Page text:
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Lead in Makeup – How to Test for Lead in Makeup

Lead in Makeup – How to Test for Lead in Makeup


What is Lead?

Lead is a harmful heavy metal commonly used in construction, weights, bullets, batteries, fusible alloys and many more. After a certain point of contact, it becomes poisonous to both humans and animals. It causes a variety of disorders and diseases relate to the blood, brain and nervous system. Out of all the stable elements, lead has the highest atomic number.

Exposure to this heavy metal is possible through dermal contact, ingestion and inhalation. Note that if there is lead in your makeup, you can get poisoned by applying it on your skin, inhaling particles of it or by ingesting lipstick through licking or eating. Ingestion is the most common form of exposure, as it can enter the body through hand-to-mouth contact, or through use of lead-contaminated lip products.

Lead may not necessarily be added directly to cosmetics. The problem is in the color additives. These color additives may be mineral-based and thus, contain lead found in water, air and soil.

What the FDA Says

“We do not consider the lead levels we found in the lipsticks to be a safety concern,” the FDA said on its website. “The lead levels we found are within the limits recommended by other public health authorities for lead in cosmetics.” However, if you take into account how many times we apply makeup on daily, over the number of days a year we use lipstick, it may amount to significantly higher levels of lead ingestion. Another problem is that lead is not only found in lipsticks. Foundations, blushes, bronzers, powders, concealers and even primers may contain lead as well, making the risk of exposure from ingestion, inhalation and dermal contact much higher. Also, if we were to take into account the exposure to lead from other sources such as water and fragrances, the possibility of someone getting poisoned by lead doesn’t seem too farfetched.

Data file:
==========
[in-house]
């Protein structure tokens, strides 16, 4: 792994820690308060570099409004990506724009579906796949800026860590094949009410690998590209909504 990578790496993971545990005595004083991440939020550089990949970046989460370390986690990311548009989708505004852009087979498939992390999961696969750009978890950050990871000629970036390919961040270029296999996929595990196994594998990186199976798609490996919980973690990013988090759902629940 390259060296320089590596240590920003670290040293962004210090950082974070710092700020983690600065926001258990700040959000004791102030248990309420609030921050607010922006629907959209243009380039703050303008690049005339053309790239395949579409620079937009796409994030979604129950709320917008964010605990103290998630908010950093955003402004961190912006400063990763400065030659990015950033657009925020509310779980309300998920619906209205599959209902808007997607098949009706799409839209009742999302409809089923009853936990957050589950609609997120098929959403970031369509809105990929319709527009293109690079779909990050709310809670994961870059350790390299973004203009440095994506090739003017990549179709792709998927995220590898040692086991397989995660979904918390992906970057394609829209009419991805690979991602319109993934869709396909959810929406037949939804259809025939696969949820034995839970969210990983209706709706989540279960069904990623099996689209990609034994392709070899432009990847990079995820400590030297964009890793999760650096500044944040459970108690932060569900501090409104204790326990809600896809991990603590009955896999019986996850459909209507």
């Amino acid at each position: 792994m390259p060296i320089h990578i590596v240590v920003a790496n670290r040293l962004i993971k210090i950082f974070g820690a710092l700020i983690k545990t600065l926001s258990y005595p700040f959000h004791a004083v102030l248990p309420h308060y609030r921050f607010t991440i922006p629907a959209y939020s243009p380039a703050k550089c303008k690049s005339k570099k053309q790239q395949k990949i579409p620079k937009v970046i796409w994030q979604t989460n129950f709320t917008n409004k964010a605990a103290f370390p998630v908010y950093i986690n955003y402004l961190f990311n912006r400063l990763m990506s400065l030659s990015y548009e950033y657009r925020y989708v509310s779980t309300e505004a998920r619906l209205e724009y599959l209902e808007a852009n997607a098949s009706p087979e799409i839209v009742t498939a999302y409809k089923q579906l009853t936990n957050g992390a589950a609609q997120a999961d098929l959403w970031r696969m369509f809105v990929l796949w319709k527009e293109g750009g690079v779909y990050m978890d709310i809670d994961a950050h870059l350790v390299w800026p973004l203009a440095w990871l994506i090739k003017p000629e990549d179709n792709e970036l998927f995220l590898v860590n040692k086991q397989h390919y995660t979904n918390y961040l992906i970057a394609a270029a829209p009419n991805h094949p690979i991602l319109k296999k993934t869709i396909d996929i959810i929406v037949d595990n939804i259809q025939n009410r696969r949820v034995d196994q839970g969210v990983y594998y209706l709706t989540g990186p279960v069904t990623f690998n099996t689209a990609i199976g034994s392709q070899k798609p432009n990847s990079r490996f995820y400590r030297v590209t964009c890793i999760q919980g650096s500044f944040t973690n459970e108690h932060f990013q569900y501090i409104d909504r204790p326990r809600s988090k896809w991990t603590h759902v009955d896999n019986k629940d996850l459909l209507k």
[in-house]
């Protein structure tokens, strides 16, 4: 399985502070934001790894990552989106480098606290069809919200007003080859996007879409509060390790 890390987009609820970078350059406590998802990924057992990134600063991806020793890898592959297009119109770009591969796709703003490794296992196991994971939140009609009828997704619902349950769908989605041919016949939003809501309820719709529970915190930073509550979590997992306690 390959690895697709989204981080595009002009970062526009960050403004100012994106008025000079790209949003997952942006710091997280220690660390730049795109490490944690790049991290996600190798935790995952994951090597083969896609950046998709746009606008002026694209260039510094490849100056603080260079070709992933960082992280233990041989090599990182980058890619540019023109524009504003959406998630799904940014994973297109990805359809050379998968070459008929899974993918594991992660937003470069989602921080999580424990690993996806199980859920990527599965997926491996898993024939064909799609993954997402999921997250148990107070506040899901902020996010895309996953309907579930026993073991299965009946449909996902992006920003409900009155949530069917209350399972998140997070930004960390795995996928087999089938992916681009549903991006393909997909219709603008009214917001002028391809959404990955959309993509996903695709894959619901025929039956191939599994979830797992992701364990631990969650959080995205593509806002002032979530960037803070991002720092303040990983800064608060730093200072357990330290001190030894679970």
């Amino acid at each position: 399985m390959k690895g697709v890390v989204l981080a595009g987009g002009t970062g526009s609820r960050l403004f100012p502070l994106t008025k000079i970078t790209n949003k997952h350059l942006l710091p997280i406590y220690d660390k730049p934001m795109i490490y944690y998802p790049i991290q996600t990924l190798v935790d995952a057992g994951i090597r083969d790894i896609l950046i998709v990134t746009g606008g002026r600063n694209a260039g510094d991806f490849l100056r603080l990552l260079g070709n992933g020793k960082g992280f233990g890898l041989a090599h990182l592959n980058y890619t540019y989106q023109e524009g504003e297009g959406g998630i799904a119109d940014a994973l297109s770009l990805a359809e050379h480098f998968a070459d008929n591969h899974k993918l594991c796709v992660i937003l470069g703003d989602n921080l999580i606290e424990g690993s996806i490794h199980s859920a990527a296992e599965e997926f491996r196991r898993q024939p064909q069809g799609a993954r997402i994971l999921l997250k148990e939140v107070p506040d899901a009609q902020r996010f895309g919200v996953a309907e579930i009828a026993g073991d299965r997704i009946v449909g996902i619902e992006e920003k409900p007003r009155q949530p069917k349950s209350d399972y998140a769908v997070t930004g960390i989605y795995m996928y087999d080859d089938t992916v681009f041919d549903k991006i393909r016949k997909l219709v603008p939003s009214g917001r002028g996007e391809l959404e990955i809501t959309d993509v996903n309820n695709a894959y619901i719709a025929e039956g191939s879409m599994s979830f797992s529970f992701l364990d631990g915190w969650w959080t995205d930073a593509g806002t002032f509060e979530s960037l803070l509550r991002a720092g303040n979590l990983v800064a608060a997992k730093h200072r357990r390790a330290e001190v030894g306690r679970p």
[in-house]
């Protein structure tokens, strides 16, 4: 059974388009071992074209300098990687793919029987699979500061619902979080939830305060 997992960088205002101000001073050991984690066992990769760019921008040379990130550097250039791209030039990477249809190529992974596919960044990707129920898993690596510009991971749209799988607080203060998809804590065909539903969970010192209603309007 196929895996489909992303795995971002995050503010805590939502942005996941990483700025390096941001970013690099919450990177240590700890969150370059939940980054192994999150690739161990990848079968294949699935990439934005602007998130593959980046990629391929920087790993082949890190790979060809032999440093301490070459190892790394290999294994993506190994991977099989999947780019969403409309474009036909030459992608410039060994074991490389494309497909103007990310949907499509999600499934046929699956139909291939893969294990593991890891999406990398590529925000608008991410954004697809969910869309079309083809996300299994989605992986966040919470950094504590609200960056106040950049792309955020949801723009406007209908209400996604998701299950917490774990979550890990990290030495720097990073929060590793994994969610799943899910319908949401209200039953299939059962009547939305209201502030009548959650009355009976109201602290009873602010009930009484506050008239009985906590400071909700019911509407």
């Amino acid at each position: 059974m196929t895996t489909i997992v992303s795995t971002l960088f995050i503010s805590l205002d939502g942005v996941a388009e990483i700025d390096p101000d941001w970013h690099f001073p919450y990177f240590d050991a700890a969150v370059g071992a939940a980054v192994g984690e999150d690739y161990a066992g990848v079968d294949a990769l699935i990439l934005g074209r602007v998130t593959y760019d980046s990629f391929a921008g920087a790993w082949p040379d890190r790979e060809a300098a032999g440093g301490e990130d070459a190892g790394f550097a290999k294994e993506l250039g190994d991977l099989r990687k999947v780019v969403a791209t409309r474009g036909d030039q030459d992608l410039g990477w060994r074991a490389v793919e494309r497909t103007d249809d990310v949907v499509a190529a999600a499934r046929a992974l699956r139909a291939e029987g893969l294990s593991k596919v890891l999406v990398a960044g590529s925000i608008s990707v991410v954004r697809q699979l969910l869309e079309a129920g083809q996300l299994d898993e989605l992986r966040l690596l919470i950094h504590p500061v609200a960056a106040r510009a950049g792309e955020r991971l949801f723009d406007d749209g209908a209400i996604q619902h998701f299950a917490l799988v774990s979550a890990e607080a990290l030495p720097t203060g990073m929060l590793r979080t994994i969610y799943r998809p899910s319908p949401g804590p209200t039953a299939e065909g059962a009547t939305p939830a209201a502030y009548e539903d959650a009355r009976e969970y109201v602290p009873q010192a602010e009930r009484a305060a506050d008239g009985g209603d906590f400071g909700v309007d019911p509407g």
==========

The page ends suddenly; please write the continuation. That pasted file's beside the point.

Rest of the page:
Watch Out For

In their most recent analysis of 400 lipsticks, Maybelline’s Color Sensational “Pink Petal” lipstick was found to have the highest amount of lead at 7.19 parts per million. That’s about seven times the average, 1.11 parts per million, based on the results of the study. The FDA’s limit for lead in candy is 0.1 parts per million, although the same standards are not set for cosmetics because candy is ingested whereas cosmetics are ingested in much smaller quantities.

Out of 400 tested products, these were found to contain the lowest levels of lead:

1. M.A.C’s Red – 0.03
2. Lori Anne’s Blue – 0.03
3. Clinique’s Black Honey – <0.026
4. L’Oreal’s Cherry On Top – <0.026
5. Wet’n’ Wild’s Bahama Mama – <0.026

The good news is that you can easily perform a test of your own! Before purchasing any makeup products, test if for lead.

What you’ll need to test for lead:

1. Gold (24 carats)
2. Makeup product/s

What you’ll need to do: